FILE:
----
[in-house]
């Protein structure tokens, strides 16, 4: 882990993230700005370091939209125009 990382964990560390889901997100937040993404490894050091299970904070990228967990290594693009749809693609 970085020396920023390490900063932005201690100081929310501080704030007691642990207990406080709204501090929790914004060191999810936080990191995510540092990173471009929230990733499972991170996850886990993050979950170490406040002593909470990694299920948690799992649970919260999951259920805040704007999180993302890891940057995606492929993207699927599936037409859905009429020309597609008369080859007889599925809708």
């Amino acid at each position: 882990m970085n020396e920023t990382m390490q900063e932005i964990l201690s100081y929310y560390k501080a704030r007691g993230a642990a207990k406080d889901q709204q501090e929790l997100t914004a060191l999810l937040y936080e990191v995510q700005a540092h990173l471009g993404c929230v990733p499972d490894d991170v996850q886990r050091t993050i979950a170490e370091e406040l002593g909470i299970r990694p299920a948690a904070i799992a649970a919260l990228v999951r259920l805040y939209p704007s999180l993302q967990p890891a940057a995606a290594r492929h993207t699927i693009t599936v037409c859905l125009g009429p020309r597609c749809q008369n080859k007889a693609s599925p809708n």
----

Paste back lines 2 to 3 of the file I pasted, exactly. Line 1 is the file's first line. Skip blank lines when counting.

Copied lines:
């Protein structure tokens, strides 16, 4: 882990993230700005370091939209125009 990382964990560390889901997100937040993404490894050091299970904070990228967990290594693009749809693609 970085020396920023390490900063932005201690100081929310501080704030007691642990207990406080709204501090929790914004060191999810936080990191995510540092990173471009929230990733499972991170996850886990993050979950170490406040002593909470990694299920948690799992649970919260999951259920805040704007999180993302890891940057995606492929993207699927599936037409859905009429020309597609008369080859007889599925809708």
């Amino acid at each position: 882990m970085n020396e920023t990382m390490q900063e932005i964990l201690s100081y929310y560390k501080a704030r007691g993230a642990a207990k406080d889901q709204q501090e929790l997100t914004a060191l999810l937040y936080e990191v995510q700005a540092h990173l471009g993404c929230v990733p499972d490894d991170v996850q886990r050091t993050i979950a170490e370091e406040l002593g909470i299970r990694p299920a948690a904070i799992a649970a919260l990228v999951r259920l805040y939209p704007s999180l993302q967990p890891a940057a995606a290594r492929h993207t699927i693009t599936v037409c859905l125009g009429p020309r597609c749809q008369n080859k007889a693609s599925p809708n």